Weaving sustainability into India’s climate action

Sustainable development goals offer a framework for policy coordination to unify policies addressing air quality, clean energy and climate mitigation toward improving program efficacy and maximizing co-benefits.
Weaving sustainability into India’s climate action

Climate change policies of nations must prioritize measures that balance their core development objectives while contributing to achieving the Paris Agreement climate targets of limiting global mean temperature increases to within 2°C and 1.5°C above pre-industrial levels. For example, India has proposed an ambitious eight-point action plan including clean energy production, industrial energy efficiency, waste to energy conversion and sustainable transport.  The traditional approach has been for climate policies to target greenhouse gas emissions, largely based on “low-carbon pathways,” supported by simultaneous “co-benefits” beyond climate change such as energy security, air quality and health benefits.

Concurrently, policies implementing the United Nation’s Sustainable Development Goals (SDGs) are often in clear alignment with the national core development agenda and therefore more feasible politically.  As an example, India has committed to national policies and programs toward improving access to clean and modern forms of residential energy, reducing the health burden of air pollution and improving the livability of cities, among others. This raises an important question: “Which, if any, of the policies addressing SDGs, concurrently yield climate co-benefits and to what extent?”

Numerous studies establish that addressing the emissions of short lived climate forcers (wSLCFs), especially methane and particulate black carbon (BC), is integral to emission pathways meeting especially the desirable 1.5°C temperature target. Therefore we further take a holistic view, including SLCFs, not limited to greenhouse gases alone. Toward enabling policy coordination in India, we assess climate co-benefits of policies addressing SDGs, specifically air quality and residential clean energy access, to identify which of these might yield significant climate co-benefits and, therefore, be candidates to integrate into the country’s climate action plan.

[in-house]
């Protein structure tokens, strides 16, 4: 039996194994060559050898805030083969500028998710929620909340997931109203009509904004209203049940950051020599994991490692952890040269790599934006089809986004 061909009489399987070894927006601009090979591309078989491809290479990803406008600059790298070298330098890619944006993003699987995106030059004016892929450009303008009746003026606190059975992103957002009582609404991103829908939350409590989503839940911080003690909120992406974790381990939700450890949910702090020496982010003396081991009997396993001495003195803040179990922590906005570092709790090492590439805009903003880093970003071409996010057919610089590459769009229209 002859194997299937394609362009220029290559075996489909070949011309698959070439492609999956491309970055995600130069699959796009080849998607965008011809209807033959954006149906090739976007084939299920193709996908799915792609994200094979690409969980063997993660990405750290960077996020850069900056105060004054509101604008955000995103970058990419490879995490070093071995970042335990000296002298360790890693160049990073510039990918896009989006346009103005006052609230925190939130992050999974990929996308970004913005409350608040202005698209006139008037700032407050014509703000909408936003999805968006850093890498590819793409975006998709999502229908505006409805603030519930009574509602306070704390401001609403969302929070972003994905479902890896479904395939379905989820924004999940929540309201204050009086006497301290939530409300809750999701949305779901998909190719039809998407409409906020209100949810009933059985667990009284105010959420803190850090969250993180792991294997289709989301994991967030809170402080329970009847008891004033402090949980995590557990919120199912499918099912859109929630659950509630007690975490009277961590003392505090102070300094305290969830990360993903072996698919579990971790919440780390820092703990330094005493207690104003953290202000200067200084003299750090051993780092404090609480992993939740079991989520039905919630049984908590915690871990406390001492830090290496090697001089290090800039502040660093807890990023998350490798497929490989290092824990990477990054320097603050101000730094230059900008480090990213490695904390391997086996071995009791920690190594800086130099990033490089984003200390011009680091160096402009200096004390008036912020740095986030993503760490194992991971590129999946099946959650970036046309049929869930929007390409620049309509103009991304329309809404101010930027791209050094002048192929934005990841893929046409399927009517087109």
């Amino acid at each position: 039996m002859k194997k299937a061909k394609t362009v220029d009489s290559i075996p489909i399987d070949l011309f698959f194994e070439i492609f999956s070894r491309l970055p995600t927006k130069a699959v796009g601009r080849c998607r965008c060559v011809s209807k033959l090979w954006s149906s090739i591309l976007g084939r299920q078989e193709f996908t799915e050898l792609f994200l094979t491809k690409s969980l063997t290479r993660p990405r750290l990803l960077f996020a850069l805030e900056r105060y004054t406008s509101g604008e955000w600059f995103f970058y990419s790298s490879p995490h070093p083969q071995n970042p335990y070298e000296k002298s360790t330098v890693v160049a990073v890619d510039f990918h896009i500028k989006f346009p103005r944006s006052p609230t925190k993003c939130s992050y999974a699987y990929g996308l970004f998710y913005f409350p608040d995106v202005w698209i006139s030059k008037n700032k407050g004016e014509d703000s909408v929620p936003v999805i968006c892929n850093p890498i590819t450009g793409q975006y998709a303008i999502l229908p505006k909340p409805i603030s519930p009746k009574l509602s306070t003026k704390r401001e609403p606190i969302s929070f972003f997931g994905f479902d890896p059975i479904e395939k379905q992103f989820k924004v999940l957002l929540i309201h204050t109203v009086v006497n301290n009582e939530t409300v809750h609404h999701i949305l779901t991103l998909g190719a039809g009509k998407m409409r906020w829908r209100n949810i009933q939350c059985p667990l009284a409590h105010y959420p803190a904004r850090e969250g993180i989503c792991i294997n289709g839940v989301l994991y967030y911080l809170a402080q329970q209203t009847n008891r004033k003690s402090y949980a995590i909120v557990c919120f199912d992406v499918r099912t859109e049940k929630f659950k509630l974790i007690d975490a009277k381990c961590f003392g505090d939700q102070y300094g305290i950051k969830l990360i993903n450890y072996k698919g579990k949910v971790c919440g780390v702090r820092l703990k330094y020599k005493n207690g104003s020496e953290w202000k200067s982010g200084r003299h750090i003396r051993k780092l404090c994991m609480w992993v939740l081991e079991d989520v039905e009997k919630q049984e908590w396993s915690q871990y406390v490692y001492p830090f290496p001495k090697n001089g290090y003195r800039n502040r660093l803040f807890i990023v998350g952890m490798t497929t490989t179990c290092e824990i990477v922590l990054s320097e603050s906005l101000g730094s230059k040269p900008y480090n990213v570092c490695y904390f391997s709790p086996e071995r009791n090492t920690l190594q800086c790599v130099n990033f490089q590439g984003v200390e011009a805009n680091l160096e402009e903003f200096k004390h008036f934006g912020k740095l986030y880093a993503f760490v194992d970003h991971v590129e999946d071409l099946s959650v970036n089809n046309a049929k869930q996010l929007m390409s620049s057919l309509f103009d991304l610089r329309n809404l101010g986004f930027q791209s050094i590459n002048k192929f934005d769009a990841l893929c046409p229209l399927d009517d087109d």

Early action on wSLCFs has the promise to mitigate rising regional temperature trajectories, especially in view of the recent increases in heat wave occurrences in India, therefore, we developed emissions scenarios from 2015 to 2030 under two levels of achievement of SDG policy targets related to residential clean energy and air quality. We then estimated emission reduction potential in 2030, between the policy and a baseline scenario, employing relevant climate change metrics to estimate the magnitude of climate co-benefits. The emissions reductions of SLCFs in CO2-e are directly comparable to those in CO2 from these policies. This analysis is in fact part of a network project which aims to establish an SLCF emission baseline for India (Figure 1; https://doi.org/10.1175/BAMS-D-19-0030.1).

Figure 1. Field surveys of activity information to establish an SLCF emission baseline for India - a) residential biomass cooking, b) brick kilns, c) agricultural residue burning and d) transport sector, under an ongoing project (https://doi.org/10.1175/BAMS-D-19-0030.1)

We find that residential clean energy programs, specifically the adoption of liquefied petroleum gas cookstoves and household electrification, deliver very significant reductions in emissions of wSLCFs and related CO2-e, however, with negligible direct CO2 emissions reductions. Only specific air quality programs yield reductions in emissions of wSLCFs. For example, emissions control standards related to SO2 in electricity generation, lead to reduction in sulphate particles, which are cooling agents, therefore leading to an unmasking of warming, with in fact a negative climate co-benefit. However, emission standards in sectors like fired brick production, promoting low-emission zigzag-fired brick kilns, and curbs on agricultural residue burning yield significant reductions in emissions of wSLCFs, especially BC, and related CO2-e.

We find that SDG policies related to residential clean energy, while only key air quality policies in the brick and agriculture sectors, clearly yield climate co-benefits primarily through emission reductions of wSLCFs. Moreover, these measures have linkages to SDGs related to ameliorating human health, improving food security, eradicating poverty and upgrading infrastructure/retrofitting industries. Integrating these interventions into national climate policies can bring them under a more stringent oversee. This additional push will ensure a greater chance for these policies to tackle their own targets and simultaneously contribute to climate action, providing a win-win opportunity which does not undermine but in fact enhances the original sustainability goals.

Please sign in or register for FREE

If you are a registered user on Research Communities by Springer Nature, please sign in